In 1974, Donald E. Santarelli, then-Director of the Federal Law Enforcement Assistance Administration, became acquainted with the work of Frank Cannavale. In his book Witness Cooperation, Cannavale argued forcefully that the loss of cooperative witnesses, victims who had become fed up with a justice system seemingly uninterested in their own needs, was the primary cause of prosecution failure. Santarelli was instrumental in funding the first victim and witness assistance pilot projects, including one in Denver’s District Attorney’s Office, which often went far beyond notifying victims of important court dates. In collaboration with grassroots organizers, a quickly-growing roster of victims’ assistance programs began offering crisis intervention services and on-call help lines. Likewise, prosecutors started to seek out and consider victims’ opinions on bail determinations, plea bargains, sentencing and parole hearings.
After his inauguration in 1981, President Ronald Reagan soon established the President’s Task Force on Victims of Crime. In its December 1982 final report, the Task Force acknowledged what many members of the public already knew: “[T]he innocent victims of crime have been overlooked, their pleas for justice have gone unheeded, and their wounds – personal, emotional, financial – have gone unattended.” As a starting point, the Task Force recommended a Constitutional Amendment that would enshrine the rights of victims.
While that has not yet happened, the crime victims’ rights movement has spurred enormous legislative successes. To date, 33 states have ratified constitutional amendments enlarging the rights of crime victims, according to the National Crime Victim Law Institute at Lewis & Clark Law School. The remaining states have all passed legislation on the subject. In 1982, Congress enacted the Victim and Witness Protection Act, granting federal courts the authority to award restitution to victims as part of a defendant’s sentence. The Victims of Crime Act of 1984 established the Office for Victims of Crime and the Crime Victim’s Fund, which compensates victims for a variety of crime-related losses.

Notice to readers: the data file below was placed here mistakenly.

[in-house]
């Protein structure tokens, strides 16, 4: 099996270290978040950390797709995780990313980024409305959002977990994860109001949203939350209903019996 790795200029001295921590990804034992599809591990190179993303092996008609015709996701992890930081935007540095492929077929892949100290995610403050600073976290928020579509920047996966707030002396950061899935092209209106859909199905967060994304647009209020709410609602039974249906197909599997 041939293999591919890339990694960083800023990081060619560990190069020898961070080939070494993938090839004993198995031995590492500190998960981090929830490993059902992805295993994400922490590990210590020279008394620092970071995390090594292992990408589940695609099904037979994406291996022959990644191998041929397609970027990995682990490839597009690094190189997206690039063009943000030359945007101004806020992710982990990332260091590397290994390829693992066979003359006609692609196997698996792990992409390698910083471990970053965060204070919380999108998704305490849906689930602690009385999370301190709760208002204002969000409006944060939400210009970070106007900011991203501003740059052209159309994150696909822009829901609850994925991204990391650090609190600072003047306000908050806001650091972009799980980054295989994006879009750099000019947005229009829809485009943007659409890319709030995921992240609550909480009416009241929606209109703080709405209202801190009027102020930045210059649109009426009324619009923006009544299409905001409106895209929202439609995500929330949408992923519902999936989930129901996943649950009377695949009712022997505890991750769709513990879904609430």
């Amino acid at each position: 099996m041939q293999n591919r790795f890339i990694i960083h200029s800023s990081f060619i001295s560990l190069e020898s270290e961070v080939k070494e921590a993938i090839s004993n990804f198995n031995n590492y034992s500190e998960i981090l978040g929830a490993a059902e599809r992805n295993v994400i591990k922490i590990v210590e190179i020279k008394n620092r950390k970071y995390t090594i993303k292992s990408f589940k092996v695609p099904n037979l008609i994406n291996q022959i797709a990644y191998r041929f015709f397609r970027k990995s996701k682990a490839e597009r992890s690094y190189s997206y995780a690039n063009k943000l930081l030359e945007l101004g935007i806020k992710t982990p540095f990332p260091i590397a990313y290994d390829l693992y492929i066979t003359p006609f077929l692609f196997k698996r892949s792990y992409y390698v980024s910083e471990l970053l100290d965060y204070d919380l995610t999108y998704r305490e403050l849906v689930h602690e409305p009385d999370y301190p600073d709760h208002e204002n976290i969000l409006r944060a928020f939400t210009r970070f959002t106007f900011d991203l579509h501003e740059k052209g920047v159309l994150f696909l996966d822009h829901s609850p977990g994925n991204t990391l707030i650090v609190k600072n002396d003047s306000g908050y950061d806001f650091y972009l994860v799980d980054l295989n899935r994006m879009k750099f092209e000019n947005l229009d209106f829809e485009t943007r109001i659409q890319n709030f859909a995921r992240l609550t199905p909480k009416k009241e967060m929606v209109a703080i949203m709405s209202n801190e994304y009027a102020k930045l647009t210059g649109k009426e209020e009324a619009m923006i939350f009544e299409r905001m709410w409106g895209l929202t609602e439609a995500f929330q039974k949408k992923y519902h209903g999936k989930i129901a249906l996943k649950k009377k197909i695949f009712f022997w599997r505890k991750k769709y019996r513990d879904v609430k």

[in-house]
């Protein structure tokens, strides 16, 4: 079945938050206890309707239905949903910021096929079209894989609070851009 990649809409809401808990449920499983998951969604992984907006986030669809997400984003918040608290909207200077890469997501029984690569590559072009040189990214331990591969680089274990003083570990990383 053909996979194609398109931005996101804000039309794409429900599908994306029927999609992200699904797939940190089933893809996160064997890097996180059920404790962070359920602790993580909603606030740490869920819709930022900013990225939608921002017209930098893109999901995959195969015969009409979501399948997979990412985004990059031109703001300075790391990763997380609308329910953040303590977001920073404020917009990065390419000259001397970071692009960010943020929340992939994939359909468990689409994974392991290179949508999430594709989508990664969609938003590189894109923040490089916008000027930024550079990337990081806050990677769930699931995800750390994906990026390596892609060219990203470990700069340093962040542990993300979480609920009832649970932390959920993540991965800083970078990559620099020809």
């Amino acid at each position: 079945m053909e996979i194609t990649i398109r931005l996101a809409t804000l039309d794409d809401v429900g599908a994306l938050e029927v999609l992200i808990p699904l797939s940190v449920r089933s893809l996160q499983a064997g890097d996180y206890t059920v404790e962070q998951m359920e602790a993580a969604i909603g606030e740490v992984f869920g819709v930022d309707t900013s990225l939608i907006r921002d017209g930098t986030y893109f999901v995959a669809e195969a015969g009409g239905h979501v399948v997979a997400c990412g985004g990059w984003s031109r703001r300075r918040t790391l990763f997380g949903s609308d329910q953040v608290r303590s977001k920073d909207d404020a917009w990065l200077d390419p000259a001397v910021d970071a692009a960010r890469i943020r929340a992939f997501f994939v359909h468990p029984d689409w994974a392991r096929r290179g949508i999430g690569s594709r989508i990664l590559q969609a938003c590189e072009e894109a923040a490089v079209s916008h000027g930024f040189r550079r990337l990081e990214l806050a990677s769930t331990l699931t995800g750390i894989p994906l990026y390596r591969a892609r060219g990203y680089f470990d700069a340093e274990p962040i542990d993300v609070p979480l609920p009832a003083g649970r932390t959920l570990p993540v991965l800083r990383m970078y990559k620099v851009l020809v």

While certainly welcomed, these initial legislative measures were often criticized for focusing disproportionately on financial remuneration at the expense of victims’ other needs. The Crime Victims’ Rights Act of 2004 went further, effectively granting victims a participatory role in criminal proceedings. The Act enumerated eight rights to which victims are entitled in federal criminal cases:
- The right to be reasonably protected from the accused.
- The right to reasonable, accurate, and timely notice of any public court proceeding, or any parole proceeding, involving the crime or of any release or escape of the accused.,
- The right not to be excluded from any such public court proceeding, unless the court, after receiving clear and convincing evidence, determines that testimony by the victim would be materially altered if the victim heard other testimony at that proceeding.
- The right to be reasonably heard at any public proceeding in the district court involving release, plea, sentencing, or any parole proceeding.
- The reasonable right to confer with the attorney for the Government in the case.
- The right to full and timely restitution as provided in law.
- The right to proceedings free from unreasonable delay.
- The right to be treated with fairness and with respect for the victim’s dignity and privacy.
Unfortunately, in the view of many advocates, the promise of inclusion heralded by the Crime Victims’ Rights Act has remained illusory. These rights are rarely enforced, says Mary Boland. The National Crime Victim Law Institute has called them “paper promises.”